Policy

Global business leaders support ESG convergence

Our Bureau New Delhi | Updated on January 26, 2021

Commit to implement reporting on ‘Stakeholder Capitalism Metrics’

Over fifty international business leaders and their organisations, including Mahindra and Reliance Industries, have committed to the core ‘Stakeholder Capitalism Metrics’, a set of environmental, social and governance (ESG) metrics and disclosures released by the World Economic Forum and its International Business Council in September 2020.

Stakeholder Capitalism Metrics — which measure the long-term enterprise value creation for all stakeholders — offer a set of universal, comparable disclosures focused on people, planet, prosperity and governance that companies can report on, regardless of industry or region.

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The move signals that private sector leaders view ESG factors as critical to the success and long-term viability of all businesses and a unified voice is gathering pace on a global solution for non-financial reporting.

This clearly represents the intent from leading global companies to integrate sustainability into their core strategy, operations and corporate disclosures.

Shared, sustainable value

Some of the international businesses that have committed to a common set of ESG metrics in their reporting to investors or other stakeholders include biggies such as Unilever, Salesforce, Dell, Royal DSM, MasterCard and Sony.

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Stakeholder Capitalism Metrics strengthen the ability of companies and investors to benchmark progress on sustainability matters, thereby improving decision making and enhancing transparency and accountability regarding the shared and sustainable value that companies create.

These metrics pull a wide array of existing ESG standards into 21 core and 34 expanded metrics.

The World Economic Forum, in collaboration with Bank of America, Deloitte, EY, KPMG and PwC, curated the set of 21 core and 34 expanded metrics over the past two years with the support of over 140 stakeholders.

Four pillars

Commenting on the development, Klaus Schwab, Founder and Executive Chairman, World Economic Forum, said: “Stakeholder capitalism becomes now really mainstream. The public commitments from companies to report not only on financial metrics but also their ESG impacts are an important step towards a global economy that works for progress, people and the Planet”.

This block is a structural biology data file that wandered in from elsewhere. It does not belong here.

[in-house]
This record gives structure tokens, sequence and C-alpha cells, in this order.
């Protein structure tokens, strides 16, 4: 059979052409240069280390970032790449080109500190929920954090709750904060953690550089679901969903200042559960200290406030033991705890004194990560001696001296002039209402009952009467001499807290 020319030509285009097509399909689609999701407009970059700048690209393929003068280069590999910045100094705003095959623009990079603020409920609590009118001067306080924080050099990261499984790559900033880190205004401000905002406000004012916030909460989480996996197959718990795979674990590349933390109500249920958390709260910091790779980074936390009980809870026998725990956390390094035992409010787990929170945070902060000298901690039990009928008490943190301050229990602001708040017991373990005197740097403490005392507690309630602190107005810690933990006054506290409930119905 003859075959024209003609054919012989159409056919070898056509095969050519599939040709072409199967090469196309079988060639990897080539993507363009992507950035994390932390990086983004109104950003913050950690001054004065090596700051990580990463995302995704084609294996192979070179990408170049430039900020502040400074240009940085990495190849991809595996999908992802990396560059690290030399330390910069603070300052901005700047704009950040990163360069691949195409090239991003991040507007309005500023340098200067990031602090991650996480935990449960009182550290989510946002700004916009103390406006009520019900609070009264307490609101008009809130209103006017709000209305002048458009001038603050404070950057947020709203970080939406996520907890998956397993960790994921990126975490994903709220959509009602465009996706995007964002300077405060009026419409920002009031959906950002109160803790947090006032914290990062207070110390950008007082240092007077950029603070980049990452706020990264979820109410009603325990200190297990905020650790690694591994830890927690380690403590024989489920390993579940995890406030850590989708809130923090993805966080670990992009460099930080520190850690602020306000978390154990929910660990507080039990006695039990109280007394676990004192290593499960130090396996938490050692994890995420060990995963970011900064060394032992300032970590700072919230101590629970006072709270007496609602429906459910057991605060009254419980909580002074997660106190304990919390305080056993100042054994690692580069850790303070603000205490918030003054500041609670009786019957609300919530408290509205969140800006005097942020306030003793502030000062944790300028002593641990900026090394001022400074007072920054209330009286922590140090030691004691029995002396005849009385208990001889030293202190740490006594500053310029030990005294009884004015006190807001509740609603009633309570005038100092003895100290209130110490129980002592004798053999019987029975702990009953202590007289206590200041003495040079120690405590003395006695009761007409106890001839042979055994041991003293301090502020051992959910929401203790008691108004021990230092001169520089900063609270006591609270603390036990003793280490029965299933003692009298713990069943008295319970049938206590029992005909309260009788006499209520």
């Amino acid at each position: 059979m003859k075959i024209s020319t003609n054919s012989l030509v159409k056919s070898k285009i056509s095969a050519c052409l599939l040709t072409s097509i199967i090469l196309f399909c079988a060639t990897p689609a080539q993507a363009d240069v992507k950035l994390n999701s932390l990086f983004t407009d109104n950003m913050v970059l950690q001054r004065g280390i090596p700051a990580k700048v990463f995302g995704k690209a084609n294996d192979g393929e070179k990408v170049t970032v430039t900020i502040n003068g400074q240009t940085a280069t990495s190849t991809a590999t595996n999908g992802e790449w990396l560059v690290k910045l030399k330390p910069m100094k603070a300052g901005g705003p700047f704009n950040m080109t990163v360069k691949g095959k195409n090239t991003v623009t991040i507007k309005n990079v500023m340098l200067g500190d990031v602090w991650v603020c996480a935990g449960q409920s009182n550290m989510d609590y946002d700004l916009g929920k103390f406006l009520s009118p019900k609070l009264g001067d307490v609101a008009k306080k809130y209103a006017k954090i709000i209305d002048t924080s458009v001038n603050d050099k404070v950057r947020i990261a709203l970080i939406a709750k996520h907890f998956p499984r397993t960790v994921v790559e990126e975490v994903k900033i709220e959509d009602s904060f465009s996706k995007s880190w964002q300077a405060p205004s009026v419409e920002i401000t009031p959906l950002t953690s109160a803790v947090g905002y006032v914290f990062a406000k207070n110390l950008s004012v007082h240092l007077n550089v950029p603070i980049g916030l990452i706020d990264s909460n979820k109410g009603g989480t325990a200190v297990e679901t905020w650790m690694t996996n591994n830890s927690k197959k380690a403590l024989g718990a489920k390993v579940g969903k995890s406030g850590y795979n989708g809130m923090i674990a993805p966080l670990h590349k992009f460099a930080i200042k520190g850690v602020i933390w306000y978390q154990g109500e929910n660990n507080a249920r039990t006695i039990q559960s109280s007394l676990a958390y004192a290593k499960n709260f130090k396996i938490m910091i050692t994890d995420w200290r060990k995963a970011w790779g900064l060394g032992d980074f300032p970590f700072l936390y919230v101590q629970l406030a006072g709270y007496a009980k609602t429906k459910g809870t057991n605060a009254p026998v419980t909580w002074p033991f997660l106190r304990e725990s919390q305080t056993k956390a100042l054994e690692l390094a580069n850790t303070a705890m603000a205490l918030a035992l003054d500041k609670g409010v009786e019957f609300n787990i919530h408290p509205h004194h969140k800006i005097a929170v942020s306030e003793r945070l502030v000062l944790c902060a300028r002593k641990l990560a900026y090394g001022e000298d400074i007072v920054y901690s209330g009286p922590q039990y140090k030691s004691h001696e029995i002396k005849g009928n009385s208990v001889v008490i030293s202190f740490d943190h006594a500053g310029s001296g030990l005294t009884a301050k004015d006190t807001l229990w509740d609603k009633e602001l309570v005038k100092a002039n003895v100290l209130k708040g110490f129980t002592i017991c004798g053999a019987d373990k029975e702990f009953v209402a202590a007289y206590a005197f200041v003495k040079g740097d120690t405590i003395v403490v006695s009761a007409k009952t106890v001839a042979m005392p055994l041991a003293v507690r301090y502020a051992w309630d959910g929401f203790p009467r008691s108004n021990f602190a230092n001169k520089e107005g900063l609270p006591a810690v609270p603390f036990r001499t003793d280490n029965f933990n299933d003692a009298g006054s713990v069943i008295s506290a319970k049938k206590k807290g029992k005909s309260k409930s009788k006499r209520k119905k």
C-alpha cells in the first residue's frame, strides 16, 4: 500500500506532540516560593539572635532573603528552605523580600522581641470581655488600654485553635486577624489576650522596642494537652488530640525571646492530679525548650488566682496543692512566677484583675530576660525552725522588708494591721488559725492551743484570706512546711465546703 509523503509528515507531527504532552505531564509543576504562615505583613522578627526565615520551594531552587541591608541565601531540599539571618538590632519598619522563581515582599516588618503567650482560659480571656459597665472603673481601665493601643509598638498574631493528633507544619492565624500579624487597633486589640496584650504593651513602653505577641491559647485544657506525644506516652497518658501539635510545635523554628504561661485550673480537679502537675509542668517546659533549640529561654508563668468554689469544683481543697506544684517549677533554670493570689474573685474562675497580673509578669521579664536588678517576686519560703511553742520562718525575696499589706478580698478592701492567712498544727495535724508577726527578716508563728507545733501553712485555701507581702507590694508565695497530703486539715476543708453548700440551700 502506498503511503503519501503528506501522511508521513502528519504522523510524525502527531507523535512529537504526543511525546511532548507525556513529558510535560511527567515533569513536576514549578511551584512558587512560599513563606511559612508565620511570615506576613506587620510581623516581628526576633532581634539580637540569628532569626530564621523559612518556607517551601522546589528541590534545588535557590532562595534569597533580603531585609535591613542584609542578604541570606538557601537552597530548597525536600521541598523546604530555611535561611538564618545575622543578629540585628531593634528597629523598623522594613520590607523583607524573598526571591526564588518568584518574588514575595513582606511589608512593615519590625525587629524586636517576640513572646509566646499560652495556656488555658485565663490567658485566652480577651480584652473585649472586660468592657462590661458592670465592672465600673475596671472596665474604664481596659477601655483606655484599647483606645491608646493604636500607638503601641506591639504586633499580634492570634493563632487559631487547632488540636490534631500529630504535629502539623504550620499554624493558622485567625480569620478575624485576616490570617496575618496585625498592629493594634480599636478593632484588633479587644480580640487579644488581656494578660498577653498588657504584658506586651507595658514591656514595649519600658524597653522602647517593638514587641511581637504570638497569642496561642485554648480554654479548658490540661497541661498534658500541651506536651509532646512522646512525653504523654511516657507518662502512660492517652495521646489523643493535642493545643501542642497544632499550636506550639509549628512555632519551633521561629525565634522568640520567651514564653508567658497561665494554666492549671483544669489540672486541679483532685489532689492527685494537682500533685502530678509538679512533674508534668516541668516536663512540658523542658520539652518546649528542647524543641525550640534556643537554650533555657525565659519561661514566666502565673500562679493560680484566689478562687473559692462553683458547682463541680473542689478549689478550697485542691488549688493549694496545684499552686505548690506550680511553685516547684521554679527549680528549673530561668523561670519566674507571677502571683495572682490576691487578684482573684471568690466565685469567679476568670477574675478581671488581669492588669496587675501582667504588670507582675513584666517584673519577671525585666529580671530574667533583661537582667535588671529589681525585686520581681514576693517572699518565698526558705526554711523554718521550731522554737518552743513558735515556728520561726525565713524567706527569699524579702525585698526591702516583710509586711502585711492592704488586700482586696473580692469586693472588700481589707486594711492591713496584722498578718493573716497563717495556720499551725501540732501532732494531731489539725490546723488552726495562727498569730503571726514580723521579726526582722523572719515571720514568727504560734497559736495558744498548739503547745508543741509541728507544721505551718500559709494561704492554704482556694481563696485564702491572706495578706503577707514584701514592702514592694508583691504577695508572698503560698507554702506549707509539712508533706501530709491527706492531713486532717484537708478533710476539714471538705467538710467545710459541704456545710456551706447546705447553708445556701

The metrics include non-financial disclosures centred around the four pillars: people, planet, prosperity and principles of governance. Intentionally built on existing standards, the pillars include metrics such as greenhouse gas emissions, pay equality and board diversity, among others.

Alan Jope, CEO of Unilever, said, “Runaway climate change, environmental degradation and social inequality are some of the biggest problems that the world faces. Companies’ annual reports and accounts might not be the first mechanism for change that would spring to mind, but standardised and mandatory non-financial reporting is critical to create a new form of capitalism that tackles these problems. The Forum’s IBC work is an important step forward and we are providing our wholehearted support”.

Geraldine Matchett, Co-CEO and Chief Financial Officer and Member of the Managing Board, Royal DSM, said: “Although there is growing demand from investors who recognise that ESG disclosure is vital for good investment decisions, there is no agreed international framework yet. I hope the Stakeholder Capitalism Metrics are a first step towards the convergence of existing metrics and standards. This will be one of the fastest ways to accelerate the systemic change the world needs, putting investors on the right track, helping to change consumer behaviour for the better, and helping companies to do the right thing”.

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Published on January 26, 2021
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